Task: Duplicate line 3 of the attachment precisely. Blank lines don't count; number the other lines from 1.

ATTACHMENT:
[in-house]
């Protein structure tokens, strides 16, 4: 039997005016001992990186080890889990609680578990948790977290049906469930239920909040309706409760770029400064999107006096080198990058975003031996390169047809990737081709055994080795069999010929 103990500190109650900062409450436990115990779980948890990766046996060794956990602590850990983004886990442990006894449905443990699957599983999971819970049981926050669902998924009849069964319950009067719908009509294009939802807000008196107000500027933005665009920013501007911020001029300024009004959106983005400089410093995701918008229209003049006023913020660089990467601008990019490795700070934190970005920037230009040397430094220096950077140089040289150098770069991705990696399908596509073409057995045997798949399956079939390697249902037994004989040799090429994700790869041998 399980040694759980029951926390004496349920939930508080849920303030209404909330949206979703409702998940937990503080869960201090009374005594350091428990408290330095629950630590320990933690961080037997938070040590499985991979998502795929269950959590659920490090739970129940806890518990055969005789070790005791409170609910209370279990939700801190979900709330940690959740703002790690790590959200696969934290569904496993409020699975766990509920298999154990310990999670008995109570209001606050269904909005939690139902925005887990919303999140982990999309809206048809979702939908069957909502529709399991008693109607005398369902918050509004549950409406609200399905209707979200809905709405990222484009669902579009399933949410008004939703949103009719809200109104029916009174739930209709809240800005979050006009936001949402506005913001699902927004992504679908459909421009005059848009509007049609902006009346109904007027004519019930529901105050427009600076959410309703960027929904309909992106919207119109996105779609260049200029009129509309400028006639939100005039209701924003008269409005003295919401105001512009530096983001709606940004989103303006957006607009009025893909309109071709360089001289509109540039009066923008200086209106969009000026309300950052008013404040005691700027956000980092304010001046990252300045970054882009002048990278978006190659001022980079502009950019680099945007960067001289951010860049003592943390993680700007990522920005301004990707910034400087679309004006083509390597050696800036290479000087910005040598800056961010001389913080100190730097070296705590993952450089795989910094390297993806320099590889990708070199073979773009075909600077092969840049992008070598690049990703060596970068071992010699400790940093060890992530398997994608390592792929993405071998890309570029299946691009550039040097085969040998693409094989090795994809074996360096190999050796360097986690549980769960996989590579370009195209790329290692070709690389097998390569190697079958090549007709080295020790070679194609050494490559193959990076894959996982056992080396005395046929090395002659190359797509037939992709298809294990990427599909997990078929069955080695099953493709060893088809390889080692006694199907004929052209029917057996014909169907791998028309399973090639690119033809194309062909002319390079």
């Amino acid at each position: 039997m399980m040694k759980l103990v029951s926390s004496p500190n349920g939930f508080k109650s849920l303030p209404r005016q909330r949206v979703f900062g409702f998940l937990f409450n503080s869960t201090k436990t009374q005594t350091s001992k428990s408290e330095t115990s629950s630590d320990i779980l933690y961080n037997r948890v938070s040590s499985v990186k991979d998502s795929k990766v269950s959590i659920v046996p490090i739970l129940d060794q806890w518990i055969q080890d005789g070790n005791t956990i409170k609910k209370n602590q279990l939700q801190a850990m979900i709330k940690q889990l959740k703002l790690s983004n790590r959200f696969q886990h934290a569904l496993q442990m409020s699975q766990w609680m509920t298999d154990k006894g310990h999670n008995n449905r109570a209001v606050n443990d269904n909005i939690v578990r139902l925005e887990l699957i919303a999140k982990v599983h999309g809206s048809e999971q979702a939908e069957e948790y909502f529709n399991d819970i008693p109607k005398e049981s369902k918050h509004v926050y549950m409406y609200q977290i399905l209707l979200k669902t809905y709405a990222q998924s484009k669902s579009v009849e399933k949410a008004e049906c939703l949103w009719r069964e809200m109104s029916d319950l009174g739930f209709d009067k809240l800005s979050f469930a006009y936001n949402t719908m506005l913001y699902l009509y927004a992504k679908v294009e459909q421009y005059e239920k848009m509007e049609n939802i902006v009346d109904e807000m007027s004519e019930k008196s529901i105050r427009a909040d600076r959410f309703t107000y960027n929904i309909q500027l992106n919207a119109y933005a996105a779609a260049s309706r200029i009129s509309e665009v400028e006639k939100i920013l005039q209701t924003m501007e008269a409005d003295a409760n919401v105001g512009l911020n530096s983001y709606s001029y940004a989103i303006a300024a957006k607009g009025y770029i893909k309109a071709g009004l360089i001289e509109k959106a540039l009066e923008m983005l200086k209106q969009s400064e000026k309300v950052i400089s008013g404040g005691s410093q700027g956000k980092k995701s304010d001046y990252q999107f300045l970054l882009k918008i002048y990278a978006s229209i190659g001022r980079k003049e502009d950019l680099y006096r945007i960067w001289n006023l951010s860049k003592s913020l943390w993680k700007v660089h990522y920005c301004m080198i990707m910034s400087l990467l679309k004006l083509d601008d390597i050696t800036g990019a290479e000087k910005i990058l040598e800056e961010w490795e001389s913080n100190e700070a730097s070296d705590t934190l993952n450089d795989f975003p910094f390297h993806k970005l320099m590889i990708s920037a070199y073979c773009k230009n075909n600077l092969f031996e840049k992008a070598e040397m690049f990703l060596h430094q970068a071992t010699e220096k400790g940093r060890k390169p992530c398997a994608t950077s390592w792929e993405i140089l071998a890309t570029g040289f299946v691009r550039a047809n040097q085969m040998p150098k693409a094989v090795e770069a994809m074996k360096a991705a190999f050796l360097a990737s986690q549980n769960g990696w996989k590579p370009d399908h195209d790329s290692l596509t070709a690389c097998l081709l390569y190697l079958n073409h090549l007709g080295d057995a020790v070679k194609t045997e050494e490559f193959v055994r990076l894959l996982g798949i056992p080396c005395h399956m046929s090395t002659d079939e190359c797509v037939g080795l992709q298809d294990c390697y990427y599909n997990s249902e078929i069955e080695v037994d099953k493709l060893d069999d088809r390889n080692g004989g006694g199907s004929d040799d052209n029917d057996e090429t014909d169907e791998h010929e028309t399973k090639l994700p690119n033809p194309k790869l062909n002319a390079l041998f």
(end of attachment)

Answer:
């Amino acid at each position: 039997m399980m040694k759980l103990v029951s926390s004496p500190n349920g939930f508080k109650s849920l303030p209404r005016q909330r949206v979703f900062g409702f998940l937990f409450n503080s869960t201090k436990t009374q005594t350091s001992k428990s408290e330095t115990s629950s630590d320990i779980l933690y961080n037997r948890v938070s040590s499985v990186k991979d998502s795929k990766v269950s959590i659920v046996p490090i739970l129940d060794q806890w518990i055969q080890d005789g070790n005791t956990i409170k609910k209370n602590q279990l939700q801190a850990m979900i709330k940690q889990l959740k703002l790690s983004n790590r959200f696969q886990h934290a569904l496993q442990m409020s699975q766990w609680m509920t298999d154990k006894g310990h999670n008995n449905r109570a209001v606050n443990d269904n909005i939690v578990r139902l925005e887990l699957i919303a999140k982990v599983h999309g809206s048809e999971q979702a939908e069957e948790y909502f529709n399991d819970i008693p109607k005398e049981s369902k918050h509004v926050y549950m409406y609200q977290i399905l209707l979200k669902t809905y709405a990222q998924s484009k669902s579009v009849e399933k949410a008004e049906c939703l949103w009719r069964e809200m109104s029916d319950l009174g739930f209709d009067k809240l800005s979050f469930a006009y936001n949402t719908m506005l913001y699902l009509y927004a992504k679908v294009e459909q421009y005059e239920k848009m509007e049609n939802i902006v009346d109904e807000m007027s004519e019930k008196s529901i105050r427009a909040d600076r959410f309703t107000y960027n929904i309909q500027l992106n919207a119109y933005a996105a779609a260049s309706r200029i009129s509309e665009v400028e006639k939100i920013l005039q209701t924003m501007e008269a409005d003295a409760n919401v105001g512009l911020n530096s983001y709606s001029y940004a989103i303006a300024a957006k607009g009025y770029i893909k309109a071709g009004l360089i001289e509109k959106a540039l009066e923008m983005l200086k209106q969009s400064e000026k309300v950052i400089s008013g404040g005691s410093q700027g956000k980092k995701s304010d001046y990252q999107f300045l970054l882009k918008i002048y990278a978006s229209i190659g001022r980079k003049e502009d950019l680099y006096r945007i960067w001289n006023l951010s860049k003592s913020l943390w993680k700007v660089h990522y920005c301004m080198i990707m910034s400087l990467l679309k004006l083509d601008d390597i050696t800036g990019a290479e000087k910005i990058l040598e800056e961010w490795e001389s913080n100190e700070a730097s070296d705590t934190l993952n450089d795989f975003p910094f390297h993806k970005l320099m590889i990708s920037a070199y073979c773009k230009n075909n600077l092969f031996e840049k992008a070598e040397m690049f990703l060596h430094q970068a071992t010699e220096k400790g940093r060890k390169p992530c398997a994608t950077s390592w792929e993405i140089l071998a890309t570029g040289f299946v691009r550039a047809n040097q085969m040998p150098k693409a094989v090795e770069a994809m074996k360096a991705a190999f050796l360097a990737s986690q549980n769960g990696w996989k590579p370009d399908h195209d790329s290692l596509t070709a690389c097998l081709l390569y190697l079958n073409h090549l007709g080295d057995a020790v070679k194609t045997e050494e490559f193959v055994r990076l894959l996982g798949i056992p080396c005395h399956m046929s090395t002659d079939e190359c797509v037939g080795l992709q298809d294990c390697y990427y599909n997990s249902e078929i069955e080695v037994d099953k493709l060893d069999d088809r390889n080692g004989g006694g199907s004929d040799d052209n029917d057996e090429t014909d169907e791998h010929e028309t399973k090639l994700p690119n033809p194309k790869l062909n002319a390079l041998f």